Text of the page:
Q&A: ‘Problemista’ cast, crew detail their love, pride for movie


Mimi Calzada, Life&Arts Desk Editor

The Daily Texan took to the “Problemista” red carpet for its SXSW premiere Monday to interview the cast and crew. The film follows a young El Salvadoran immigrant living in New York City with dreams of becoming a toymaker. Read the Texan’s review here.

The Daily Texan: When you were writing the music for the film, was there a tone or mood you were trying to evoke?

Robert Ouyang Rusli: There’s a lot of neoclassical (and) modern classical music influence. There’s a lot of darker synthesizer sounds that come in (and) weird sound effects that make their way into the score, like glitching computer sounds, because the film is all about this hellscape bureaucracy. We tried to incorporate all these eclectic sounds into this one sound.

DT: Was the creative process difficult, or did it come easy to you?

ROR: We worked on it for a full year; it was not easy all the time. But working with Julio, we both feed off of each other’s energy where nothing is too ridiculous of an idea. He trusts me to figure out what’s right for the scene. He never told me exactly what to do. He trusts me to interpret the world of the film, and it worked out really well.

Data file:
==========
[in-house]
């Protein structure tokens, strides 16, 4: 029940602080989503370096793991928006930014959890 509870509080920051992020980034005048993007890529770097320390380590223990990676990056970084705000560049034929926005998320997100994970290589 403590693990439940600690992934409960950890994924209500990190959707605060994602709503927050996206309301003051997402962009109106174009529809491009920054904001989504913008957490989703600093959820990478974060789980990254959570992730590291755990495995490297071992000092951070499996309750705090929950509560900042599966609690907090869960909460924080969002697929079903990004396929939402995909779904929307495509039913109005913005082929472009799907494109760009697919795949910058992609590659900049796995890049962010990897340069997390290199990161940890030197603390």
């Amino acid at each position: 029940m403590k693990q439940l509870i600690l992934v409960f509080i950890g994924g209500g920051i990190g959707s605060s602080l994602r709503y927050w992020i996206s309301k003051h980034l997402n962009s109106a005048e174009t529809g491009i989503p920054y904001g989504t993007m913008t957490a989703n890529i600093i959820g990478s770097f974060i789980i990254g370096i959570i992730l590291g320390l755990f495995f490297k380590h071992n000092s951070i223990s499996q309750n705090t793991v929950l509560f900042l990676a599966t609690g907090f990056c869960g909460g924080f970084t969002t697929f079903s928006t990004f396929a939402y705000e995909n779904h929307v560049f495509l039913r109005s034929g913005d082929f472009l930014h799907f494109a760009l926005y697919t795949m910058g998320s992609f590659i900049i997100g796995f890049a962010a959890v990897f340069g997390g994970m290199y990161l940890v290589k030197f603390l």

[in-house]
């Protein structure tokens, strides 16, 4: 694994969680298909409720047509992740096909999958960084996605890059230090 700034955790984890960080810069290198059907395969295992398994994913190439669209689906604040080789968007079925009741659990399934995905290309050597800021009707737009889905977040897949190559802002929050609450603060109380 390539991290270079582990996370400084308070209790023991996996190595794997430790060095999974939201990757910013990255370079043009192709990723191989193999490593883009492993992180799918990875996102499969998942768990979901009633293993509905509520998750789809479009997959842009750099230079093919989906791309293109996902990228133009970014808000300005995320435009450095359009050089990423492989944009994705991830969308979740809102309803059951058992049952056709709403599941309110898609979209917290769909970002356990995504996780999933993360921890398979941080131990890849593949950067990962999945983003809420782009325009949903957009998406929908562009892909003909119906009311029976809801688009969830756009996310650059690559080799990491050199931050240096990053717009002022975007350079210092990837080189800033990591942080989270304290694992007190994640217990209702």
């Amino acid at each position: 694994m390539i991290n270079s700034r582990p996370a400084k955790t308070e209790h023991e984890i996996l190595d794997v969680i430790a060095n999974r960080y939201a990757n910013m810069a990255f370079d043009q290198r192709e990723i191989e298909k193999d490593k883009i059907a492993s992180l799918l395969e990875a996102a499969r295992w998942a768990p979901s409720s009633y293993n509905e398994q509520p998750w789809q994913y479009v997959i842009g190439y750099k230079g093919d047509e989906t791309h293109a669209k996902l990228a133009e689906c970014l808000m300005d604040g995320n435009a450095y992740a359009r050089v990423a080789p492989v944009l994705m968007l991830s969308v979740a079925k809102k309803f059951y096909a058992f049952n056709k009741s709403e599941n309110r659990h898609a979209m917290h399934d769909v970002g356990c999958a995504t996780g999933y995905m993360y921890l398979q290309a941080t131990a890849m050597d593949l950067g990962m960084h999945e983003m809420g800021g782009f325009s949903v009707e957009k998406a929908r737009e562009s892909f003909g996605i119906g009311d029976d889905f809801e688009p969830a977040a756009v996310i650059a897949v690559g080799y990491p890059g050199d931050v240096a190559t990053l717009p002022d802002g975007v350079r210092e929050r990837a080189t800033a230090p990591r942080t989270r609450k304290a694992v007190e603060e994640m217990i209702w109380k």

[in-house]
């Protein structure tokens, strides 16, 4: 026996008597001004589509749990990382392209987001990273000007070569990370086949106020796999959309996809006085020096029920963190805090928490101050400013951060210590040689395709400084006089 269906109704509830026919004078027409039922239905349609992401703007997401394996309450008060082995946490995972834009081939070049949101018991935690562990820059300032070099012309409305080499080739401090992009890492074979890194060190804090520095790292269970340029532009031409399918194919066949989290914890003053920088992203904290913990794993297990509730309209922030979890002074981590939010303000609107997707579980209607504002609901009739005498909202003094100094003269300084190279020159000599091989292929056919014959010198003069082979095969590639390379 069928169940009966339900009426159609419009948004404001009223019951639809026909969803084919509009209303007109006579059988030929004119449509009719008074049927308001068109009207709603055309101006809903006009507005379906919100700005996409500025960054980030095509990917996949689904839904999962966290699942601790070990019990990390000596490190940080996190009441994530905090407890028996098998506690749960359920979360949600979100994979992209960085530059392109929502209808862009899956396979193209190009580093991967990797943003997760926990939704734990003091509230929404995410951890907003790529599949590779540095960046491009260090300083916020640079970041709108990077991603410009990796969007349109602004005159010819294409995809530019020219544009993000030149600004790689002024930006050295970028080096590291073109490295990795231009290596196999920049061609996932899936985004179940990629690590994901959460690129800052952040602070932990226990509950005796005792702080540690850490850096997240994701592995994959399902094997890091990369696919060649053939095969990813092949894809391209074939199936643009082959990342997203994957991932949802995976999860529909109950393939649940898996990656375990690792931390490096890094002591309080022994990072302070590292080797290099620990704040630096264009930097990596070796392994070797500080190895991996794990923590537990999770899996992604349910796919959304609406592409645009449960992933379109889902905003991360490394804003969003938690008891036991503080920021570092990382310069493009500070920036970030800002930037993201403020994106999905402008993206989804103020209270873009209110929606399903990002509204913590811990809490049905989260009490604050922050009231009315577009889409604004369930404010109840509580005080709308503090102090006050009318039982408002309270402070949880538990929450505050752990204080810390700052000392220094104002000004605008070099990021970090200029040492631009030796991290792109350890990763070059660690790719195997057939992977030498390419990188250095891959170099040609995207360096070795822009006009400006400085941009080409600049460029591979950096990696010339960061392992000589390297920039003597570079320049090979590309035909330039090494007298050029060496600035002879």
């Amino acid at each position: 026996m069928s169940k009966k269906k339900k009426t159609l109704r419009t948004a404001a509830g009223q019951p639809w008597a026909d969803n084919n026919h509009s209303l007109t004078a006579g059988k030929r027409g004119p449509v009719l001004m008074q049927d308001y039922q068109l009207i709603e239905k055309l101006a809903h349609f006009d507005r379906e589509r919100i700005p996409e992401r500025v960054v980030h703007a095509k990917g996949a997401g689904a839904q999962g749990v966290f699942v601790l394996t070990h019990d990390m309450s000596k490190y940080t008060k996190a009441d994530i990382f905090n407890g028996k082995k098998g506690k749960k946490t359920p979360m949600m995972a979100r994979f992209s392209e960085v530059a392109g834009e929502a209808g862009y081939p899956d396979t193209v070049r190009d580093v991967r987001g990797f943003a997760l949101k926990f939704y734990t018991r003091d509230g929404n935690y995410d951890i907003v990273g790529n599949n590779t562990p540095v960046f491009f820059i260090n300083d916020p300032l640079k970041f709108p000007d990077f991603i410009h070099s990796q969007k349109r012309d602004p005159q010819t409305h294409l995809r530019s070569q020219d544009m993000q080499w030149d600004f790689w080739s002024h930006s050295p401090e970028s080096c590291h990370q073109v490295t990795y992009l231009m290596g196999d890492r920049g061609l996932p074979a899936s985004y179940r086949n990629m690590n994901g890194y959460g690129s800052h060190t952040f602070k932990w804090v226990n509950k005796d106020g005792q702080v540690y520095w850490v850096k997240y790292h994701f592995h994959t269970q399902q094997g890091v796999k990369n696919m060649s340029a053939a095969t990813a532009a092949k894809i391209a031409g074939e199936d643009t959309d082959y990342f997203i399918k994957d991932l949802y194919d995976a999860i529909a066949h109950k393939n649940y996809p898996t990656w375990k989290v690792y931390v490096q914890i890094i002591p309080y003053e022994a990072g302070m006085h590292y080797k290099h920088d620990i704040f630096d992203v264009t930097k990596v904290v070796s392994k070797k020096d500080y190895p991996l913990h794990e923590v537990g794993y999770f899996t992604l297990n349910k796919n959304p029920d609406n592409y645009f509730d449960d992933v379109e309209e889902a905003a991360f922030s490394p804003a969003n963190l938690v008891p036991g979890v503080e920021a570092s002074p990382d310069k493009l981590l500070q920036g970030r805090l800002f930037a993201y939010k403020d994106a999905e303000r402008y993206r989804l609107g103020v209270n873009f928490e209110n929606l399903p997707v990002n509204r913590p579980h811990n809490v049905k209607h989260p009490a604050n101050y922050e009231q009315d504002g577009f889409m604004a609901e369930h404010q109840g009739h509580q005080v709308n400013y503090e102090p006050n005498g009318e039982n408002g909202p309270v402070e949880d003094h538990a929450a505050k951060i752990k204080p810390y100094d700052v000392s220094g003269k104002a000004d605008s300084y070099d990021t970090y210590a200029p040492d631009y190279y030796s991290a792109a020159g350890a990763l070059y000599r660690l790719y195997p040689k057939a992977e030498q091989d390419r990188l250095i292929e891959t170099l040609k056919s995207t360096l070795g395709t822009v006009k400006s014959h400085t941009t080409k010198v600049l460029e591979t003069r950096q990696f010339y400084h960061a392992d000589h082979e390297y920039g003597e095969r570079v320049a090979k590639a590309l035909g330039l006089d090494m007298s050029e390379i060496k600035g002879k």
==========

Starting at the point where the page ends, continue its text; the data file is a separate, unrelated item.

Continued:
DT: What do you hope audiences take away from this movie?

James Scully: Practically speaking, we all (should) think more about the immigration process and what that’s like for the people who have to go through it. I hope the New Yorkers who watch the movie think more about the deep inner lives of the people they see on the train or on the street. The spirit of the movie is finding self-discovery and worth in life’s little problems. I think that’s a lesson we could all embrace because life is always going to be full of problems. And it’s definitely a film about characters who are getting in their own way. I think we could all afford to look at ourselves and be like, “When am I not setting myself up for success? When am I choosing chaos instead of choosing peace?”

DT: How did you come to know about this script, and what was attractive about it?

Tilda Swinton: I am in the very fortunate position that they just sent it to me. I knew Julio’s work; I could not believe it. I went, “There’s a script by Julio Torres?” And then I read it, and I just loved it. The script was phenomenal, and I just (had) to be involved. And then of course, I met (Julio) and fell in love with him, and we’ve been together ever since. 

DT: As writer, director and star of the film, you have almost complete creative control. Which of your three roles did you have most fun with?

Julio Torres: I would put writing and directing next to each other. I love building worlds. I love bringing people together and making something that I’m proud of. 

DT: What about the film are you the proudest of?

JT: To get to do things my way and to get to do things with people who I admire. To get to do things with the people that I want to champion or people that I respect. And to get to do something as stressful as a movie but have fun doing it.